— Over the past few years, Russian chemical companies have not only stepped up sales to the domestic market, but have increased exports, trying to strengthen their presence in various countries in the world. How successful was their expansion?
— In my opinion, the fact that products from Russia are in demand in Europe and Africa, South and North America is a clear evidence of the excellent results they have achieved.
And each has its own strategy. PhosAgro prefers to open sales offices abroad, while EuroChem also acquires enterprises. At the same time nevertheless, creation of distribution divisions, tailored exclusively to the supply of mineral fertilizers, limits their ability to expand their positions in the global market.
— Then how can they strengthen their positions? What would be helpful?
— It is advisable to turn to Japan’s experience. As you know, the Japanese economic miracle was achieved through the creation of nine universal trading houses Mitsubishi Shoji, Mitsui Busan, Itochu Shoji, Marubeni Corporation, Sumitomo Shoji, Kanematsu, Nichimen, Toyo Menka, which take on more than 60% of Japan’s foreign trade despite the fact that Japan’s foreign trade employs more than 12 thousand other companies.
The initial task that was set before them was the establishment of control of national capital over the country’s foreign trade. It was done in order to facilitate and modernize the Japanese economy, and the task was successfully completed. For several decades, the share of Japanese firms in the country’s foreign trade balance increased from 1% to 80%.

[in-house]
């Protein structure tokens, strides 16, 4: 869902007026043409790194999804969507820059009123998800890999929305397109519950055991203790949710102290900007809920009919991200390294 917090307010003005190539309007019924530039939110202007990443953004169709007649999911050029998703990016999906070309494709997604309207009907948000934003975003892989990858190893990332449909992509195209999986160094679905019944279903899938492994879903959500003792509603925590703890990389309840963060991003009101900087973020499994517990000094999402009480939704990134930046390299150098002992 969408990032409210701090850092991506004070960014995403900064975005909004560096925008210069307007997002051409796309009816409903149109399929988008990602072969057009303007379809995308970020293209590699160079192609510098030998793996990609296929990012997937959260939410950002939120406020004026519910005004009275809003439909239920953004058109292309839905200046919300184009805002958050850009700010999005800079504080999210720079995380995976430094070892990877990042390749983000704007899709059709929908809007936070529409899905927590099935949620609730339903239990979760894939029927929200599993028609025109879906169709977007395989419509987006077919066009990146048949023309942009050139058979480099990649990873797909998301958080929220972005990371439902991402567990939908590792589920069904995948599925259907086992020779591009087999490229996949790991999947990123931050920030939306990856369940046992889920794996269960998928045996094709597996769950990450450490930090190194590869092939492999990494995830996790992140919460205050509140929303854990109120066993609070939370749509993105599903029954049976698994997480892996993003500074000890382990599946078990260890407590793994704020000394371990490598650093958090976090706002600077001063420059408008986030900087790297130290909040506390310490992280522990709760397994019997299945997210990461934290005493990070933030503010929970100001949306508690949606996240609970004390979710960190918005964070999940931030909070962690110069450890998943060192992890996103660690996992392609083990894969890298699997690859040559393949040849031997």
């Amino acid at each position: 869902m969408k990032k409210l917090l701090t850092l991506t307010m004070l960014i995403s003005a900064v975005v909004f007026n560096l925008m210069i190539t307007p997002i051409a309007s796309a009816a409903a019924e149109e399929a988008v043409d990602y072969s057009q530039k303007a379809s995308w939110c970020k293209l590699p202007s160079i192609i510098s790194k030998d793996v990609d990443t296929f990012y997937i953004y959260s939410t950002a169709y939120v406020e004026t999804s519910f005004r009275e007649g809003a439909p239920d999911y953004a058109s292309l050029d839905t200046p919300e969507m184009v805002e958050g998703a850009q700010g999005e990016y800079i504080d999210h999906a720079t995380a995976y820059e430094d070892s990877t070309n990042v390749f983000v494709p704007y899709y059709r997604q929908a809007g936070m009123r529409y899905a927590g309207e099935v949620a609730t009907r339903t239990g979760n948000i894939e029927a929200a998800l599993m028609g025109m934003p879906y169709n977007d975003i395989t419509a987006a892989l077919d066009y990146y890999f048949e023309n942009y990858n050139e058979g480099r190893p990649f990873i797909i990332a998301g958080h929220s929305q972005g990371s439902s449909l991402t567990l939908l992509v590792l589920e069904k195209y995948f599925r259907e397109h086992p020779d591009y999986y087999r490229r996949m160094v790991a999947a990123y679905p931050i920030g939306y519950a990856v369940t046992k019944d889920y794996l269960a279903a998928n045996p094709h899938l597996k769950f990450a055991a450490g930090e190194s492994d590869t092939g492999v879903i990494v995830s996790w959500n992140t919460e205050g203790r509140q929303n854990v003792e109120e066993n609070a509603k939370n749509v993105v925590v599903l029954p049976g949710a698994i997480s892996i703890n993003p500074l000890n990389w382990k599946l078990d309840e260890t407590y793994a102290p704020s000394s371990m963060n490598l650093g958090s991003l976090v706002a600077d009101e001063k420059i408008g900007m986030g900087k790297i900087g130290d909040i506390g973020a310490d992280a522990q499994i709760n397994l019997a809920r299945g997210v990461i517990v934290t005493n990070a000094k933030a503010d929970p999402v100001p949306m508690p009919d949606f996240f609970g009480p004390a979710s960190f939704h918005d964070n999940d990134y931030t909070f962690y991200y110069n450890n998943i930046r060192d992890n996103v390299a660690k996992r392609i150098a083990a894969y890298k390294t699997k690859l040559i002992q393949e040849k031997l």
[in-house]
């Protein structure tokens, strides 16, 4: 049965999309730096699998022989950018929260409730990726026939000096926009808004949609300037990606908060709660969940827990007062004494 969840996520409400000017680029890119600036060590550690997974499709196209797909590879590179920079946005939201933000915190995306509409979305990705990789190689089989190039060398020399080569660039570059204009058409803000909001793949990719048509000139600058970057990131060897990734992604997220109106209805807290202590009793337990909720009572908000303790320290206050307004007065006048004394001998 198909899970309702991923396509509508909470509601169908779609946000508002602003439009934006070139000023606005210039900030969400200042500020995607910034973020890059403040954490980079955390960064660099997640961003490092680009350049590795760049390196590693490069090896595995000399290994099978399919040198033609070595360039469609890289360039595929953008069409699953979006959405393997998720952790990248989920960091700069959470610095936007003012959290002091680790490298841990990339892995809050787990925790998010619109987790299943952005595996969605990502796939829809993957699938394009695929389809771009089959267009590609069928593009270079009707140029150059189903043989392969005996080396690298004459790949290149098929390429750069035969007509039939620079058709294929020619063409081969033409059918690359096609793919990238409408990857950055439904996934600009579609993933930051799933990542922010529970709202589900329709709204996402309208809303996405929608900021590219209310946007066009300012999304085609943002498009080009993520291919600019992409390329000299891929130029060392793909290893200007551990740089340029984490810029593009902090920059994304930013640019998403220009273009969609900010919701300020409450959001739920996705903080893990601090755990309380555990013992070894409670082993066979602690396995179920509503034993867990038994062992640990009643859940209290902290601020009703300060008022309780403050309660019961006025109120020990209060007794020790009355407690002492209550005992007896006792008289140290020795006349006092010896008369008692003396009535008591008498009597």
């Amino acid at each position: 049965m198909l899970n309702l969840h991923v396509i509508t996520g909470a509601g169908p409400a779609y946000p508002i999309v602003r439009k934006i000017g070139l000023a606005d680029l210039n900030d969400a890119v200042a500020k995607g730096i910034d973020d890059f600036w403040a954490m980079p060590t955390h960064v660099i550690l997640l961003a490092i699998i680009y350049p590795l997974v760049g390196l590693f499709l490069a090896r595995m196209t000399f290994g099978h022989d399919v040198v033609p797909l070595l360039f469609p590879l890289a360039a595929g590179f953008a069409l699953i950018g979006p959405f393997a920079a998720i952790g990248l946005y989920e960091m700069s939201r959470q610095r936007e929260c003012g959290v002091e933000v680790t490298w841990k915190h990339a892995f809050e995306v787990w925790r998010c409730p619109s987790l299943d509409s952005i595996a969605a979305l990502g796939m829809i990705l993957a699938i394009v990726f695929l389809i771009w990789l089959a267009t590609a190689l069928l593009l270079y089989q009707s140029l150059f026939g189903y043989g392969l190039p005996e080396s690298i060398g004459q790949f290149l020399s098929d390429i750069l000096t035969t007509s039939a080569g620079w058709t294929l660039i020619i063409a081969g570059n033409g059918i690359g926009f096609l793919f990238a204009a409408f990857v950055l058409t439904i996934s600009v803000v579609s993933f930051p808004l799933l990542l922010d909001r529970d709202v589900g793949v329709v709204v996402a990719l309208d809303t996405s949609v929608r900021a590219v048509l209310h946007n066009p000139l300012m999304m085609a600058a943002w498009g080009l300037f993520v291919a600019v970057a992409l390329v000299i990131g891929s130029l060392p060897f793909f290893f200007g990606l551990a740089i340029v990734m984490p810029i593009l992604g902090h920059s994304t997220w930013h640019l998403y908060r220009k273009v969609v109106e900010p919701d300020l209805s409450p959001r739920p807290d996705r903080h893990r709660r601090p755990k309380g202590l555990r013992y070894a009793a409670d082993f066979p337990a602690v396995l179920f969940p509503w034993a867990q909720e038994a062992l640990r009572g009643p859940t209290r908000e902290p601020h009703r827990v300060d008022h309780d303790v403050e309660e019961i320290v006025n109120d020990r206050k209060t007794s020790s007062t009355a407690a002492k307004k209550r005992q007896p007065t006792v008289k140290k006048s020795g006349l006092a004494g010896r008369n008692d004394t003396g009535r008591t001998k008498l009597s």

In addition to sales functions, Japanese universal trading houses took on a number of other functions related to the organization and servicing of the flow of goods, including organization of supply chains, creation of distribution warehouses in consumption centers abroad and financing of deliveries. No wonder Marubeni Corporation plays a large role in the agricultural business, selling plant protection products, mineral fertilizers, seeds and grain trading. It has a separate division.
By creating such trading houses that sell not only mineral fertilizers, but also plant protection products, agricultural machinery, metal products and structures, domestic companies will be able to seriously increase their income. Indeed, today their customers prefer holistic service.
— Personally, it reminds me of metal trading, where a number of traders managed to form extensive distribution networks and even gain control over the plants.